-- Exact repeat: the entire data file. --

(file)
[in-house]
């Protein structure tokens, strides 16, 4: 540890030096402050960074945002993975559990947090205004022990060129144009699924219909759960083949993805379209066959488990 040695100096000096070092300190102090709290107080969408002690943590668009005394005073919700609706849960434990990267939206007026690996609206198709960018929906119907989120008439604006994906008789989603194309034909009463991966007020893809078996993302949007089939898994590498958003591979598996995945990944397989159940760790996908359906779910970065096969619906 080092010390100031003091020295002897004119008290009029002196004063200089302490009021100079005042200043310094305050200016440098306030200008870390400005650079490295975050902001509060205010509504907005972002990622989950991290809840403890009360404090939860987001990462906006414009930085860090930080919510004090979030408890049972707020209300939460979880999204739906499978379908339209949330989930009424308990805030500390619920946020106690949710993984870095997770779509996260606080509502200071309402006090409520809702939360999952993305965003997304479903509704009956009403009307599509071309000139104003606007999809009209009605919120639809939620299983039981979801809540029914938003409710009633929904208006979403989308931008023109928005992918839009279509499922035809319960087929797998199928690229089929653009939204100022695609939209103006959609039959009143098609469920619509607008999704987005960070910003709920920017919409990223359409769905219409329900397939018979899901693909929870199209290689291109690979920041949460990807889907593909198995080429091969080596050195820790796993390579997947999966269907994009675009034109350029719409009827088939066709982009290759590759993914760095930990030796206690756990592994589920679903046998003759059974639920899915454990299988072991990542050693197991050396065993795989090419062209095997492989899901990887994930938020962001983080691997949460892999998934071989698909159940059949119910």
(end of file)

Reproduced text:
[in-house]
């Protein structure tokens, strides 16, 4: 540890030096402050960074945002993975559990947090205004022990060129144009699924219909759960083949993805379209066959488990 040695100096000096070092300190102090709290107080969408002690943590668009005394005073919700609706849960434990990267939206007026690996609206198709960018929906119907989120008439604006994906008789989603194309034909009463991966007020893809078996993302949007089939898994590498958003591979598996995945990944397989159940760790996908359906779910970065096969619906 080092010390100031003091020295002897004119008290009029002196004063200089302490009021100079005042200043310094305050200016440098306030200008870390400005650079490295975050902001509060205010509504907005972002990622989950991290809840403890009360404090939860987001990462906006414009930085860090930080919510004090979030408890049972707020209300939460979880999204739906499978379908339209949330989930009424308990805030500390619920946020106690949710993984870095997770779509996260606080509502200071309402006090409520809702939360999952993305965003997304479903509704009956009403009307599509071309000139104003606007999809009209009605919120639809939620299983039981979801809540029914938003409710009633929904208006979403989308931008023109928005992918839009279509499922035809319960087929797998199928690229089929653009939204100022695609939209103006959609039959009143098609469920619509607008999704987005960070910003709920920017919409990223359409769905219409329900397939018979899901693909929870199209290689291109690979920041949460990807889907593909198995080429091969080596050195820790796993390579997947999966269907994009675009034109350029719409009827088939066709982009290759590759993914760095930990030796206690756990592994589920679903046998003759059974639920899915454990299988072991990542050693197991050396065993795989090419062209095997492989899901990887994930938020962001983080691997949460892999998934071989698909159940059949119910």